V0010807 Advert for soap featuring little girls and dogs
Upper: A girl washing a dog as an advertisement for Nubolic soap. Lower: A girl talking to her dog about the dirty marks he has left on her pots and pans, to be cleaned with Sparkla soap.  Credit: Wellcome Library, London.

The final method through which dogs might transmit pests and disease is food contamination.  One medical officer of health reported a meat shipment that contained livers full of echinococcus cysts, the dog tapeworm in an early stage of its life cycle; one man died from eating this liver.  Reports from Wimbledon and Stoke Newington in the 1950s reference clean food campaigns and specifically highlight notices requesting that customers not bring dogs into food shops. These “printed notices were issued to all food traders in the Borough for exhibition on their premises,” requesting public cooperation to reduce food contamination by dogs.  These instances speak to one historian’s claim that Victorian British morality asserted that “the demands of humanity as well as of hygiene and public order require [dogs’] removal to domestic spaces where they can be enclosed and disciplined” (Howell, 226).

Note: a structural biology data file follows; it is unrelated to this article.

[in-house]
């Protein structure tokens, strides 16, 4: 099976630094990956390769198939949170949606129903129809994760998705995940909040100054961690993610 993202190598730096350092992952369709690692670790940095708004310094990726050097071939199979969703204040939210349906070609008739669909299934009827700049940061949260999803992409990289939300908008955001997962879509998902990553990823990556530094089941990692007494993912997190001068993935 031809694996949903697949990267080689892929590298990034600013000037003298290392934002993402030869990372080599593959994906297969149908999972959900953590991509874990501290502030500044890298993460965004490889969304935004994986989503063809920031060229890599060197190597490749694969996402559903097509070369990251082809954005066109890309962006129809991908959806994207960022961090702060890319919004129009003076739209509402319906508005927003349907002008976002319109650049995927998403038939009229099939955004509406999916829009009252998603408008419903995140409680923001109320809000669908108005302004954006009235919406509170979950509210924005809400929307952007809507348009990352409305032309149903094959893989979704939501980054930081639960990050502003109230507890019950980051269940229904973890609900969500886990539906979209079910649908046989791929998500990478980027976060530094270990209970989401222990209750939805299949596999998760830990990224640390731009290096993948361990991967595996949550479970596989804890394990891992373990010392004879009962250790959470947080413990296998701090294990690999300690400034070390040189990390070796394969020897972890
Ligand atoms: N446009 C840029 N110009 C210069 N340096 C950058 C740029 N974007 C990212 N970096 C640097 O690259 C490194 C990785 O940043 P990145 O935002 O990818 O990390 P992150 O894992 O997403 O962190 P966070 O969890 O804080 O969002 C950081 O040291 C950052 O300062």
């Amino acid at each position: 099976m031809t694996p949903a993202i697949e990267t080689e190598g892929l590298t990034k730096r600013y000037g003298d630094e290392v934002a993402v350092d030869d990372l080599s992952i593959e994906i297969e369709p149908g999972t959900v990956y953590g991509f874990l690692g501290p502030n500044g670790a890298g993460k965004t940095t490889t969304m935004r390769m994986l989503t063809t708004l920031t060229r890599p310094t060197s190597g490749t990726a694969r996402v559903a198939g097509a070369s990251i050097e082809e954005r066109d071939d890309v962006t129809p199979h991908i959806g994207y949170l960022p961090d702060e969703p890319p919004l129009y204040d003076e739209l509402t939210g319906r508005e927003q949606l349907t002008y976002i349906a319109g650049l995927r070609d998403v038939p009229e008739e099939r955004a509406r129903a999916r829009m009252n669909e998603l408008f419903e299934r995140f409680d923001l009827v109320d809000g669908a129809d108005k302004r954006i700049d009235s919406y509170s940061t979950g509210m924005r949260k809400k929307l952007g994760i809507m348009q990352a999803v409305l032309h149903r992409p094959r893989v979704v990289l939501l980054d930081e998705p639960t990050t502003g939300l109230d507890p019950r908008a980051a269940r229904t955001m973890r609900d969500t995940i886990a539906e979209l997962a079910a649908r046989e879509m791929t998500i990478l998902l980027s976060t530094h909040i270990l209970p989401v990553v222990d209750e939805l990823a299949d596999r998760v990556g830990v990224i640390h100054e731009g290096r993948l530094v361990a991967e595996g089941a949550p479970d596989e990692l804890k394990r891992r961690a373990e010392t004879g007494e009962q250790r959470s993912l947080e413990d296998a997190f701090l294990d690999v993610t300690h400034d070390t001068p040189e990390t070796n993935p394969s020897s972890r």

Part I Sources:

  1. Islington 1861
  2. Bermondsey 1858
  3. Barking 1948
  4. Hanover Square 1866
  5. Croydon 1945
  6. City of London 1922
  7. City of London 1970
  8. City of London 1864
  9. Hammersmith 1924
  10. London County Council 1920
  11. Hendon 1962
  12. Poplar 1911
  13. Hornsey 1954
  14. Howell, Phillip. “How the Dog Found a Place in the Family Home – From the Victorian Age to Ours.” The Domestic Dog in Victorian London , May 15, 2015. Accessed April 4, 2017. University of Cambridge.